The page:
According to a new study, what a movie character does when they step in front of a mirror may be related to whether they are male or female. If that person looks forlornly into the reflected image for a few beats before breaking down in tears, the study surmises, that person is probably a woman. If the person becomes so filled with rage at what stares back that the very mirror itself must be destroyed, then that person is probably a man. (And if that person flips open his hands and jauntily exclaims that “It’s showtime, folks!,” then that person is probably Roy Scheider playing a thinly veiled autobiographical representation of choreographer-filmmaker Bob Fosse.)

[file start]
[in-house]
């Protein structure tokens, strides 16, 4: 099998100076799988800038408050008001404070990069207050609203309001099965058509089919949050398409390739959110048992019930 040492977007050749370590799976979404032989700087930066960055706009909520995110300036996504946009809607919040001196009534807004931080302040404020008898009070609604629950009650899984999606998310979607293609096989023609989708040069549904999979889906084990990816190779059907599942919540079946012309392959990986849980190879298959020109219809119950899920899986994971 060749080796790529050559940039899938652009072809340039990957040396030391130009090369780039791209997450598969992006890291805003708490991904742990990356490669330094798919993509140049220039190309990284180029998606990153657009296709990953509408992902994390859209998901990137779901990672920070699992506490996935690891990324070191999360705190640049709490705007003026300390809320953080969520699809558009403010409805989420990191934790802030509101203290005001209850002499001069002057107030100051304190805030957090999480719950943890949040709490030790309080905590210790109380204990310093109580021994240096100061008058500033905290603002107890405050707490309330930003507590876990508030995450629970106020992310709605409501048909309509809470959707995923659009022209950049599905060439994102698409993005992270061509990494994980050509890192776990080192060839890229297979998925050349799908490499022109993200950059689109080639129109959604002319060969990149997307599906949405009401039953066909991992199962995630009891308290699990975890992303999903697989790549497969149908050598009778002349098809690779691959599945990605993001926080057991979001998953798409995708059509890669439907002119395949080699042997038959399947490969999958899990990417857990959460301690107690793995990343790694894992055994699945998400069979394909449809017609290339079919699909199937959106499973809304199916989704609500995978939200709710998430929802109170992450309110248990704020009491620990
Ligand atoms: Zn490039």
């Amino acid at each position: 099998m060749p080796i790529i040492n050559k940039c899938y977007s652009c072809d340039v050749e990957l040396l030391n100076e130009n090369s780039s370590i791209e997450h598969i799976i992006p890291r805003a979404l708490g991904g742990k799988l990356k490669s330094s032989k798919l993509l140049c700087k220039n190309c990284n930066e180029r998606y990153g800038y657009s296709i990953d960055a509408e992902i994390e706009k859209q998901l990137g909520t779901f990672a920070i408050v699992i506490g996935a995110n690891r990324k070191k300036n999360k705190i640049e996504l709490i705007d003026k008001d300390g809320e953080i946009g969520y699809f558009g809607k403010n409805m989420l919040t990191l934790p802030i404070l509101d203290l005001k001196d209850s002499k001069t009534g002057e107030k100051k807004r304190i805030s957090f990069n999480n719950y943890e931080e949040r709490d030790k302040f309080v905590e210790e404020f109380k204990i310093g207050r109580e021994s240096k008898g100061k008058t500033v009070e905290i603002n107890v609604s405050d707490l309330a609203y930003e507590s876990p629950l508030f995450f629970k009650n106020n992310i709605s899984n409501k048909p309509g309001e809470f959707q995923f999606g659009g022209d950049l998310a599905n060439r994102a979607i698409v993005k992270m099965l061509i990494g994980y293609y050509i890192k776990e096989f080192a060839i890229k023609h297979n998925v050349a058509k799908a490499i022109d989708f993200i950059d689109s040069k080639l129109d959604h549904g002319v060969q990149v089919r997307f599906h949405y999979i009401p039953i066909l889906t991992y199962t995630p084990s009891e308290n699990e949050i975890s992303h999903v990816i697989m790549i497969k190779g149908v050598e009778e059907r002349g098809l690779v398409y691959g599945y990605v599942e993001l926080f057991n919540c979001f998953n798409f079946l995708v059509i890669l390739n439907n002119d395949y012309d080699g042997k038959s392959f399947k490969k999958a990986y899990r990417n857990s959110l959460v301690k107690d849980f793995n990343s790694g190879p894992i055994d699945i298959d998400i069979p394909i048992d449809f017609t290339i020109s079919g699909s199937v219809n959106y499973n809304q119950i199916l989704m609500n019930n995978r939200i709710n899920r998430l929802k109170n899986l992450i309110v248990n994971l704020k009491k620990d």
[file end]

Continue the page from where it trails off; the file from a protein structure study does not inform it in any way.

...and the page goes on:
This may seem like an unnecessarily narrow view of mirror usage, but be assured that it is firmly grounded in science. Joost Broeren and Sander Spies—in association with Dutch indie film magazine De Filmkrant and online magazine Keyframe—put together “Man//Woman//Mirror,” a montage of film scenes in which various emotionally beleaguered male and female characters react to the sight of their own reflections. The filmmakers then marked their findings on a quadrant chart.
The evidence is clear and undeniable. If there are any mirrors out there reading this from the home of a male owner, your safety is at risk. You must seek help immediately.